Kitchen Design Now and into the Future

Ingrid Geldof, South Island Regional Representative of the New Zealand Kitchen and Bathroom Association and an authority on kitchens and bathrooms, looks at kitchen design now and into the future.


Kitchen designers have more credibility with architects now and are often recognized as specialists in spatial planning. While designing functional spaces in the home we are working together with the architect to create the ultimate home not only functionally but aesthetically.  We constantly research and develop new design techniques to ensure the best possible result for the client and architect. 


It’s best if spatial planning is worked through in the early planning stages of a design because we find if we’re not involved initially, our work and the architects can end up being compromised.

Ultimately the client, architect and spatial/kitchen/bathroom designer get together at the initial meeting to discuss the brief for the whole house if building.


When designing a kitchen for a new home or a renovation, my first concern is how efficient I can make it for the people using it. If clients come along to our first meeting with colour swatches and material samples, I suggest they hold them to a future meeting. It’s easy to get caught up in how things will look, but focusing first on colours and materials just complicates things. My first concern is ensuring the kitchen functions well.  Obtaining a detailed brief of how the client works in their kitchen, what they do and how they do it and what the storage requirements are, is essential to getting things right.


Corner pantries were all the rage 15-20 years ago but now we have more sophisticated storage solutions and split storage of items to where they are used.   Smaller pantries positioned closer to various task zones are often more functional.  Ideas such as bottle pull outs and spice drawers positioned in the prep area near the hobs are very handy.  Working pantries or breakfast pantries housing the jug, tea and coffee making equipment and the toaster with breads and spreads in easy reach, are also very efficient if positioned near the fridge and close to the everyday cutlery and crockery.   The introduction of soft close drawers 5 years ago means that crockery and some glassware can safely be stored in drawers.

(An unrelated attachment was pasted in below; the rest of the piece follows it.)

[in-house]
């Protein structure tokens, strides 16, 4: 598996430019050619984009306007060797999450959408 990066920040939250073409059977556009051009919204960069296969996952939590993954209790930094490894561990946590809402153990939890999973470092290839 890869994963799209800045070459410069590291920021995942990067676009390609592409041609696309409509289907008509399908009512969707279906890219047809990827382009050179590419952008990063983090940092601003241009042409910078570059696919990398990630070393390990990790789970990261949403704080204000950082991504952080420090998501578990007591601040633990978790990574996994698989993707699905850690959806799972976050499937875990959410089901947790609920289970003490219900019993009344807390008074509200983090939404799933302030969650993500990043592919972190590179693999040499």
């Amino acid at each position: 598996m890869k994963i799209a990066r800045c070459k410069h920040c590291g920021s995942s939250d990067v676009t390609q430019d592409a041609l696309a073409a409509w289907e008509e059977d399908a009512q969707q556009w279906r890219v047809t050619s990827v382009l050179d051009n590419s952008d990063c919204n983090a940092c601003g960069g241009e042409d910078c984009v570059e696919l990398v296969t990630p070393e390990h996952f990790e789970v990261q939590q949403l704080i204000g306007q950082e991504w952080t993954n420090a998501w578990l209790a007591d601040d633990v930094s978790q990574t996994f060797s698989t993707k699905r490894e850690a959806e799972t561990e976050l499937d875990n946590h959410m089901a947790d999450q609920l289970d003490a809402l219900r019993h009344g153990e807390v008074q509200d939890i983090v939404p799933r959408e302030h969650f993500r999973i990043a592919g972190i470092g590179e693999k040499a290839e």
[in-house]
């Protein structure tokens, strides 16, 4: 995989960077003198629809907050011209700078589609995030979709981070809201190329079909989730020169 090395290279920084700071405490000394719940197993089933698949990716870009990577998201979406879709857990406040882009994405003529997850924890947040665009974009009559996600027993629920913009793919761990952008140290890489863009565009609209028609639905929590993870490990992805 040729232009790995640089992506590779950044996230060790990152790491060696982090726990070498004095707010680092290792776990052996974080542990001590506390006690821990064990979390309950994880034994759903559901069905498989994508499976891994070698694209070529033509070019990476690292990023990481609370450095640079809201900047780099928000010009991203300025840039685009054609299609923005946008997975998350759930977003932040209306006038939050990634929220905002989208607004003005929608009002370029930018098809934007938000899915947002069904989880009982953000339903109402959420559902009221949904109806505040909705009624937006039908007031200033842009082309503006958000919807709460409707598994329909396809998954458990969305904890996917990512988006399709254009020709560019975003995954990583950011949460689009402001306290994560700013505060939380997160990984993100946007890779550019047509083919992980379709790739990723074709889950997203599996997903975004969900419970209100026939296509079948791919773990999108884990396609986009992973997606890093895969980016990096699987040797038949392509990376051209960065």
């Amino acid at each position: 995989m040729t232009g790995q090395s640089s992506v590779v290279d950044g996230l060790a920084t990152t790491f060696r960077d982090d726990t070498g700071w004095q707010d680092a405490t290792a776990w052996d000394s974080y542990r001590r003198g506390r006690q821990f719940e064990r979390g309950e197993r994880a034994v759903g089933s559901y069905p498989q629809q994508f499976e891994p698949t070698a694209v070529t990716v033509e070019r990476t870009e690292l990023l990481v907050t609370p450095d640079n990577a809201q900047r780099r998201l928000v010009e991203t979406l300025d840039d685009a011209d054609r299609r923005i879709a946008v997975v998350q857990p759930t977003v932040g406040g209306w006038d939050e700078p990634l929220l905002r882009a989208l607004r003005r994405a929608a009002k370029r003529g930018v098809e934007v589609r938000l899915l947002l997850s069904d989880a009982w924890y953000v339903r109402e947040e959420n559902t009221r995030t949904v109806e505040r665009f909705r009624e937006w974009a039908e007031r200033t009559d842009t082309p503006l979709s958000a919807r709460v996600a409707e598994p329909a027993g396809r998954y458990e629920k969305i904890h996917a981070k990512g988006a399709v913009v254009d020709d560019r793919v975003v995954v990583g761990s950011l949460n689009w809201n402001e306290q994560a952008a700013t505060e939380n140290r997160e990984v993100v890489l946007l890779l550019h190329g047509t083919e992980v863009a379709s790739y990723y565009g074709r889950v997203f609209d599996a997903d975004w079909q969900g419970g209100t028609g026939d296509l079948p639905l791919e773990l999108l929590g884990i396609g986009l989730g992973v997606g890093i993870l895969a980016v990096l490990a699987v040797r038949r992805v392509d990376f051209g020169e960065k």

Today, the hottest thing in kitchen design is the inclusion of a butler’s pantry or scullery. In open plan spaces, these allow work to happen behind the scenes while keeping the public face of the kitchen relatively clear and minimal.  The design of such a kitchen is a lot more tricky as there are 2 distinct areas of work, sometimes meaning that double ups in appliances are necessary to make the spaces function well.  We occasionally fit out sculleries like a mini kitchen complete with dishwasher, combination microwave/oven and at times hobs and range hoods too.


So where next for style?  Even though white streamlined kitchens are still very popular we are starting to see more use of combinations of materials like wood and lacquer, stainless steel and use of blacks and whites. We will begin to see softer shapes and curves.  Adding more texture and timber is the next logical step to softening schemes.


Older kitchens featuring timber still look great. They’re timeless and they never offend if well designed. Designing kitchens has become a little predictable recently. I believe we are on the cusp of a new and more innovative style of joinery design, watch this space.